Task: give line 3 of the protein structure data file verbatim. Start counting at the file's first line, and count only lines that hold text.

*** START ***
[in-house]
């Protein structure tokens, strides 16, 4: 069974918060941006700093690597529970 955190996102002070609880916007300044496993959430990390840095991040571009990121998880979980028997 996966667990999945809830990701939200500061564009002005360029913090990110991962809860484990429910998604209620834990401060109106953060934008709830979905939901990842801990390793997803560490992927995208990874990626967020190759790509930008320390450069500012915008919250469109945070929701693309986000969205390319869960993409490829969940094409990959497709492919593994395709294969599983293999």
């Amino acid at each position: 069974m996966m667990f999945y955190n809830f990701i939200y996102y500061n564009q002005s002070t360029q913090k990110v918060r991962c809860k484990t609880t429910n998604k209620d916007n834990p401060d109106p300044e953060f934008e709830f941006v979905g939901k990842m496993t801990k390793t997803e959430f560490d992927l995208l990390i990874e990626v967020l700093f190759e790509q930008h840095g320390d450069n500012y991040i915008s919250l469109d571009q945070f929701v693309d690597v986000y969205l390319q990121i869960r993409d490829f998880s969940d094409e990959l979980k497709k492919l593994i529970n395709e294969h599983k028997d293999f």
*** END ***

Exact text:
């Amino acid at each position: 069974m996966m667990f999945y955190n809830f990701i939200y996102y500061n564009q002005s002070t360029q913090k990110v918060r991962c809860k484990t609880t429910n998604k209620d916007n834990p401060d109106p300044e953060f934008e709830f941006v979905g939901k990842m496993t801990k390793t997803e959430f560490d992927l995208l990390i990874e990626v967020l700093f190759e790509q930008h840095g320390d450069n500012y991040i915008s919250l469109d571009q945070f929701v693309d690597v986000y969205l390319q990121i869960r993409d490829f998880s969940d094409e990959l979980k497709k492919l593994i529970n395709e294969h599983k028997d293999f």